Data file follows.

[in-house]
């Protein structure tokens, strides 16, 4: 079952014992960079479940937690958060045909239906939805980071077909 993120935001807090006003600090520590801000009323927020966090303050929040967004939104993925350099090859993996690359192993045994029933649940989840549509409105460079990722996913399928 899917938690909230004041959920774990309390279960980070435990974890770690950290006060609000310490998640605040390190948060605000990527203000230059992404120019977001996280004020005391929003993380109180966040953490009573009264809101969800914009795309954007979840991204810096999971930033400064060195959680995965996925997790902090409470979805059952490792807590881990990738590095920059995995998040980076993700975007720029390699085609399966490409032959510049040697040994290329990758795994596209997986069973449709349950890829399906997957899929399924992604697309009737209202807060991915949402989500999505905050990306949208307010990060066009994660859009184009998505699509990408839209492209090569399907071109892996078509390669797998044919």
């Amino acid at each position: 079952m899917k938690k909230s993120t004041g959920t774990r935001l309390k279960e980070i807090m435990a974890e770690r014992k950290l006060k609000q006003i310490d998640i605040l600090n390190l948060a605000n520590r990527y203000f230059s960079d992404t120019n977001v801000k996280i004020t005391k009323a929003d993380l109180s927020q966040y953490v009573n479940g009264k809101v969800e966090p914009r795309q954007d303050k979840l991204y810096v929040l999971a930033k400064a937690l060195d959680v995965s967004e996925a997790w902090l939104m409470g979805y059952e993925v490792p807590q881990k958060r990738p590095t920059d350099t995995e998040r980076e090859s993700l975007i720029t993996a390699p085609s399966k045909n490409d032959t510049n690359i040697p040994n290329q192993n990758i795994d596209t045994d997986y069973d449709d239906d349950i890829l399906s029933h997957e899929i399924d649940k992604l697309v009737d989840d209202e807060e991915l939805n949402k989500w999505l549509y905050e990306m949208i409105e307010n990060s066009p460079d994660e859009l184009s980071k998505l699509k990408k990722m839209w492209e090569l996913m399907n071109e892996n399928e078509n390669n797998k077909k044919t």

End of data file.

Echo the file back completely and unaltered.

[in-house]
């Protein structure tokens, strides 16, 4: 079952014992960079479940937690958060045909239906939805980071077909 993120935001807090006003600090520590801000009323927020966090303050929040967004939104993925350099090859993996690359192993045994029933649940989840549509409105460079990722996913399928 899917938690909230004041959920774990309390279960980070435990974890770690950290006060609000310490998640605040390190948060605000990527203000230059992404120019977001996280004020005391929003993380109180966040953490009573009264809101969800914009795309954007979840991204810096999971930033400064060195959680995965996925997790902090409470979805059952490792807590881990990738590095920059995995998040980076993700975007720029390699085609399966490409032959510049040697040994290329990758795994596209997986069973449709349950890829399906997957899929399924992604697309009737209202807060991915949402989500999505905050990306949208307010990060066009994660859009184009998505699509990408839209492209090569399907071109892996078509390669797998044919």
């Amino acid at each position: 079952m899917k938690k909230s993120t004041g959920t774990r935001l309390k279960e980070i807090m435990a974890e770690r014992k950290l006060k609000q006003i310490d998640i605040l600090n390190l948060a605000n520590r990527y203000f230059s960079d992404t120019n977001v801000k996280i004020t005391k009323a929003d993380l109180s927020q966040y953490v009573n479940g009264k809101v969800e966090p914009r795309q954007d303050k979840l991204y810096v929040l999971a930033k400064a937690l060195d959680v995965s967004e996925a997790w902090l939104m409470g979805y059952e993925v490792p807590q881990k958060r990738p590095t920059d350099t995995e998040r980076e090859s993700l975007i720029t993996a390699p085609s399966k045909n490409d032959t510049n690359i040697p040994n290329q192993n990758i795994d596209t045994d997986y069973d449709d239906d349950i890829l399906s029933h997957e899929i399924d649940k992604l697309v009737d989840d209202e807060e991915l939805n949402k989500w999505l549509y905050e990306m949208i409105e307010n990060s066009p460079d994660e859009l184009s980071k998505l699509k990408k990722m839209w492209e090569l996913m399907n071109e892996n399928e078509n390669n797998k077909k044919t």